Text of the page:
A recent comment from the prime minister, regarding the ethnic balance of new undergraduates admitted to Oxford University, appeared in the Daily Telegraph on Tuesday 12th April under the heading: â€œCameron brands all-white’ Oxford a disgrace .
It has to be said that there is not a huge difference between the proportion of working class whites, from a, so-called, indigenous background (English, Welsh, Irish and Scottish), and black British people in the make-up of Oxbridge students. So this issue is not just black and white! However, among young black people themselves, Afro-Caribbeans are grossly underrepresented, and this is a reason to be concerned.
There is a direct correlation between the grades students achieve at GCSE and A-level and the University they end up studying at. However, there are all sorts of other factors affecting a student’s chances of being offered a place at Oxford. Those factors include: the course they apply to study; how they perform at the interview, including the way they speak English, and the reference they receive from their school.
There is nothing new in politicising the issue of Oxbridge admission policy: accusation of elitism, lack of upward mobility, and all the rest. It is highly likely that things will die down with no significant changes occurring. It is up to sensible parents to pay attention and educate themselves on how they can help their children to do well in life, which usually includes gaining admission and studying a useful degree course at a reputable university.
We must not delude ourselves from certain facts of life. All universities are not of the same standard and never will be. Some universities are in an elite group of institutions and their admission policies will be rigorous, but they should still remain fair.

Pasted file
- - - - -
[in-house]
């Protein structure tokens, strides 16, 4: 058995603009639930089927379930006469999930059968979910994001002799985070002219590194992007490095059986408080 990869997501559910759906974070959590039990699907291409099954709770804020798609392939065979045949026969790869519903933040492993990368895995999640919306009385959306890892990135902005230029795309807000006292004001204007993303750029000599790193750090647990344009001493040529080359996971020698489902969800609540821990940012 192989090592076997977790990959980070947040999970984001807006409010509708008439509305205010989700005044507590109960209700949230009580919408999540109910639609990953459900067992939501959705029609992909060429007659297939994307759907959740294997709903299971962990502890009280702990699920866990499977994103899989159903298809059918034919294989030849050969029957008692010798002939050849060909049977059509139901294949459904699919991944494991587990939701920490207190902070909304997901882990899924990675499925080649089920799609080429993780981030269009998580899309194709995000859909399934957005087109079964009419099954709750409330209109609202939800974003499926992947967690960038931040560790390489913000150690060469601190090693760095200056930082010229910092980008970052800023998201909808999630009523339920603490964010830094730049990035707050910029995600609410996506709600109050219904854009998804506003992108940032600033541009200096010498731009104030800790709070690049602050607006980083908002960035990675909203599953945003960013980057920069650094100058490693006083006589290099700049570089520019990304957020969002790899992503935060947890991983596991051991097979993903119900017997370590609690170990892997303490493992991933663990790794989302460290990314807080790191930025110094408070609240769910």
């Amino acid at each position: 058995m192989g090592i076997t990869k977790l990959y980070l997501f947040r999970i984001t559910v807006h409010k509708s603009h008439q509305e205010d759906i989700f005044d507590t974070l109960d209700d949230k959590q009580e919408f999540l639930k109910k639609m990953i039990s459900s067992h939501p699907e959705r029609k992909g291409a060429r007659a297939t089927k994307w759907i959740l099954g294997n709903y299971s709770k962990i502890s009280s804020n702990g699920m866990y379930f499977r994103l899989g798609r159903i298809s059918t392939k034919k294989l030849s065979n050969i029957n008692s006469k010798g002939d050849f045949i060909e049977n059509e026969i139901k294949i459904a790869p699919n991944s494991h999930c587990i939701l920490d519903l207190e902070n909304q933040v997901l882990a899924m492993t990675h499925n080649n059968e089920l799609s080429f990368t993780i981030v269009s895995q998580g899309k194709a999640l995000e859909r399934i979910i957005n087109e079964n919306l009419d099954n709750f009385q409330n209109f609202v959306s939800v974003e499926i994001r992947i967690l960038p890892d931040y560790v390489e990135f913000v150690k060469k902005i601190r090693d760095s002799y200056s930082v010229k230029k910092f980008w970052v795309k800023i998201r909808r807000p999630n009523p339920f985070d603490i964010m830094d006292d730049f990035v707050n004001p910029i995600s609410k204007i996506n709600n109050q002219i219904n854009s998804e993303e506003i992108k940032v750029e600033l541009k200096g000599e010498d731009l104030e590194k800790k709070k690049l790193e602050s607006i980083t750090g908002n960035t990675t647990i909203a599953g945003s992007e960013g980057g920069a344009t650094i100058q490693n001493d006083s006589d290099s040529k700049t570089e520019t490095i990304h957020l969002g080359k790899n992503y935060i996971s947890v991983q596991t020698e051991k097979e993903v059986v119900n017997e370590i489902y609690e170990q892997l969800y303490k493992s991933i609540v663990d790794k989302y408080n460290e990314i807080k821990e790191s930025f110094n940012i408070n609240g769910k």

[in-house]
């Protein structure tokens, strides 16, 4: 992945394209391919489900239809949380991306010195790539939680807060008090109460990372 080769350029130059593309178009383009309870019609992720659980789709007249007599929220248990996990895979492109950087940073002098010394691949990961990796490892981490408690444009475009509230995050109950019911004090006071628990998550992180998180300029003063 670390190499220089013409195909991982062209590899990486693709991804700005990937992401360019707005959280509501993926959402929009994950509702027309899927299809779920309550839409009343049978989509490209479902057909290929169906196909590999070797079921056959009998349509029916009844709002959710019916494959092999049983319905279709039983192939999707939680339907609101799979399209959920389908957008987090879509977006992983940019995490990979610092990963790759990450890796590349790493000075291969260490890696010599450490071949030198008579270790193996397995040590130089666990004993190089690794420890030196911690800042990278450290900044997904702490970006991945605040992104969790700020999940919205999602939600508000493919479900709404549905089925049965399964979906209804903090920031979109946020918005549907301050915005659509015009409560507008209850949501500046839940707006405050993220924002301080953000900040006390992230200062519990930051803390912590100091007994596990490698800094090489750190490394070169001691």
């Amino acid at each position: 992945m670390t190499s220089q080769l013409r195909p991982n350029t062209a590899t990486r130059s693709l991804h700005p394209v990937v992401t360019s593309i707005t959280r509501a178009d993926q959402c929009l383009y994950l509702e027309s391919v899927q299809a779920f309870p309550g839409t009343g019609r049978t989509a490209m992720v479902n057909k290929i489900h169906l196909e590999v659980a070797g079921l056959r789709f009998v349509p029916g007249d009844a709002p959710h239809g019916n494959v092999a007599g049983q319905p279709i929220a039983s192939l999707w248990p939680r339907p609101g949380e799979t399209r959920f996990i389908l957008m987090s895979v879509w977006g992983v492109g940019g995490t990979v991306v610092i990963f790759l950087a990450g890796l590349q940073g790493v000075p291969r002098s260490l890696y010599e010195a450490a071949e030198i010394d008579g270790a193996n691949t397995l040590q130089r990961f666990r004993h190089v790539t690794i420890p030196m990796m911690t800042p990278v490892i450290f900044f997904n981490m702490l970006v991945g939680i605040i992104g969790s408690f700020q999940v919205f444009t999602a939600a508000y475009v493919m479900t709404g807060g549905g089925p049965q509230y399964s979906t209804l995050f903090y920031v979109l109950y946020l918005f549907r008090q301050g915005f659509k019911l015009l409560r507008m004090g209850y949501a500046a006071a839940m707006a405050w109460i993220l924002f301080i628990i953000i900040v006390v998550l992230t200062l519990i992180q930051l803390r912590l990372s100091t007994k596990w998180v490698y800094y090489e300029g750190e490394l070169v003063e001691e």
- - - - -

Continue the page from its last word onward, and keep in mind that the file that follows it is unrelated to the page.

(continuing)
It is evident that a disproportionate number of parents from minority ethnic groups, including Afro-Caribbean people, are prepared to spend a substantial part of their income to provide their offspring with, what they perceive as, a high quality education. We also know that among this group, the academic achievement of pupils on leaving primary school is higher than average. By the time they have left secondary school, however, they end up at the bottom of the pile – to coin a rather awful phrase. There is a very serious issue to address here. Whilst the support of the government and other organisations can catalyse movement in a positive direction, parents have the most crucial role to play.
I welcome the fact that more black students are applying to Oxbridge colleges than in the past. A lot has been done in order to increase the number of applicants from this group, and it has worked. The next stage is to improve the number who are actually offered places and to equip those successful applicants with the skills they need to achieve the required grades.
I am strongly opposed to a quota system to address the low number of Afro-Caribbean young people gaining admission into top universities. Educating parents and students on the reality of our society and making them aware of the â€œrules of the game is key; preparation has to start from a much earlier age. A lot of working class young people, black and white, do not want to apply to Oxbridge, as they do not feel they would be comfortable in that environment, which I believe is a terrible state of affairs. Many who do apply end up being disappointed when they are turned down, despite having been predicted the grades required. Branding Oxford as racist is neither helpful nor damaging in the long term. Politicians are saying what they need to say and the academics are sitting pretty in their ivory towers and applying any rules that they deem fit.
My message to parents is: pay attention, equip yourselves with knowledge on how to help to give your young ones a helping hand in life, and put what you have leant into practice. Whilst, of course, taking the young person in question with you along the straight and narrow!